KB not found. Press any key
Charter Member
 
Join Date: Apr 2000
Location: Central Arkansas
Posts: 54,761
I am surprised that "real" Mexican food is typically not hot. Cumin is used as a garnish.
  #12  
Old 10-09-2017, 04:53 PM
silenus silenus is offline
The Turtle Moves!
Charter Member
 
Join Date: May 2003
Location: SoCal
Posts: 48,746
They are from completely different botanical families. Look in the "International" aisle at your local mega-mart. Better still, look for the big display of Mexican spices in glassine bags. It's much fresher and very much cheaper than McCormick's.
  #13  
Old 10-09-2017, 05:22 PM
pulykamell pulykamell is offline
Charter Member
 
Join Date: May 2000
Location: SW Side, Chicago
Posts: 42,372
Salt is the biggest thing missing. Otherwise, your ingredients are fine. I’d probably up the amount of garlic and onion, too. I’d also probably throw in some MSG or similar (stock cube or Sazon Goya) for the extra umami.

Last edited by pulykamell; 10-09-2017 at 05:22 PM.
  #14  
Old 10-09-2017, 05:32 PM
Qadgop the Mercotan Qadgop the Mercotan is offline
Charter Member
 
Join Date: Apr 2000
Location: Slithering on the hull
Posts: 25,832
Just dropping by to advocate for genuine mexican oregano. You may have to hunt for it, but it's worth it, IMHO. It really improved my enchiladas, almost as much as grilling my corn tortillas before wrapping with them did!

Last edited by Qadgop the Mercotan; 10-09-2017 at 05:33 PM.
  #15  
Old 10-09-2017, 06:24 PM
Chefguy Chefguy is offline
Charter Member
 
Join Date: Jun 2003
Location: Portlandia
Posts: 38,842
Way short on the spices. You should have at least 2 TBSP of chili powder for a pound of ground and several tsp of cumin. Agree with the Mexican oregano (not Greek). I also like a tsp or two of ground chipotle for the heat and some smoked paprika. Dice up some onion and perhaps a pepper, mince some garlic. Brown the meat, veggies and spices and then add the water/beer and let it simmer until the water mostly evaporates.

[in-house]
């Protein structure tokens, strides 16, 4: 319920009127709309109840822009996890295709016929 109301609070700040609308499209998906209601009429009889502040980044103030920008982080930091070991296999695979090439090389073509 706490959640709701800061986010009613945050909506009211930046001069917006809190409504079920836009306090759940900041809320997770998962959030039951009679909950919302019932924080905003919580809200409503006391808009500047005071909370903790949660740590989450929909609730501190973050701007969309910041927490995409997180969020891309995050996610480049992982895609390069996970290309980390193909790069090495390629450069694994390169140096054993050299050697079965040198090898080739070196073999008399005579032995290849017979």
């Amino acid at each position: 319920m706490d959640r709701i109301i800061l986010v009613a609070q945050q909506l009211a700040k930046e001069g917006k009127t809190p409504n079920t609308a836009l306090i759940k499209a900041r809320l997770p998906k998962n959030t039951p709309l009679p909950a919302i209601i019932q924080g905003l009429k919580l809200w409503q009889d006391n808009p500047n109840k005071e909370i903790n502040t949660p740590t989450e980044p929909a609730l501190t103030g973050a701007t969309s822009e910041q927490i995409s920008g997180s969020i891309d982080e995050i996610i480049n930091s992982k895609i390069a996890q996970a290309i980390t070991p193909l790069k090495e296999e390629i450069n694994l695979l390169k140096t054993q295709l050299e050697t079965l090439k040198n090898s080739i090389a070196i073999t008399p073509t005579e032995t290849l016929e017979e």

#16  
Old 10-09-2017, 06:29 PM
Periwinkle Periwinkle is offline
Guest
 
Join Date: Jul 2015
Posts: 357
Wondra flour works great as a thickener. It comes in a canister with a shaker top. I use it all the time. Another thing that's useful to keep around is Frank's Hot Sauce, that would have zinged it up for you nicely.
  #17  
Old 10-10-2017, 07:04 PM
CBEscapee CBEscapee is offline
Guest
 
Join Date: Apr 2001
Location: México
Posts: 2,132
Americans actually have something called taco seasoning?
  #18  
Old 10-10-2017, 07:15 PM
pulykamell pulykamell is offline
Charter Member
 
Join Date: May 2000
Location: SW Side, Chicago
Posts: 42,372
Quote:
Originally Posted by CBEscapee View Post
Americans actually have something called taco seasoning?
Yes. Just Google it. It even exists in other countries. Here's one from Hungary, for instance (which I mention because I lived there and had first-hand knowledge of it). Why is this a surprise to you?

Last edited by pulykamell; 10-10-2017 at 07:18 PM.
  #19  
Old 10-10-2017, 07:37 PM
CBEscapee CBEscapee is offline
Guest
 
Join Date: Apr 2001
Location: México
Posts: 2,132
Quote:
Originally Posted by pulykamell View Post
Yes. Just Google it. It even exists in other countries. Here's one from Hungary, for instance (which I mention because I lived there and had first-hand knowledge of it). Why is this a surprise to you?
Because to me, that would be like having sandwich seasoning. To us a taco is anything we put inside a tortilla, even something as simple as coarse sea salt, un taco de sal or anything else from meat to vegetable to dairy, whatever you choose. In our home a taco de carne asada is seasoned with just salt while different guisos are all prepared with different ingredients. I have never seen or heard of taco seasoning here. Is it for a specific type of taco?
  #20  
Old 10-10-2017, 07:40 PM
pulykamell pulykamell is offline
Charter Member
 
Join Date: May 2000
Location: SW Side, Chicago
Posts: 42,372
Quote:
Originally Posted by CBEscapee View Post
Because to me, that would be like having sandwich seasoning. To us a taco is anything we put inside a tortilla, even something as simple as coarse sea salt, un taco de sal or anything else from meat to vegetable to dairy, whatever you choose. In our home a taco de carne asada is seasoned with just salt while different guisos are all prepared with different ingredients. I have never seen or heard of taco seasoning here. Is it for a specific type of taco?
I know what it is, and how it appears to you. Food gets mangled crazily. As an American, it was nuts what I saw labeled as "American" or even more regional subvarieties in countries I lived in or visited abroad. This is just par for the course.

ETA: Missed your question. It's basically for what would be closest to a picadillo taco.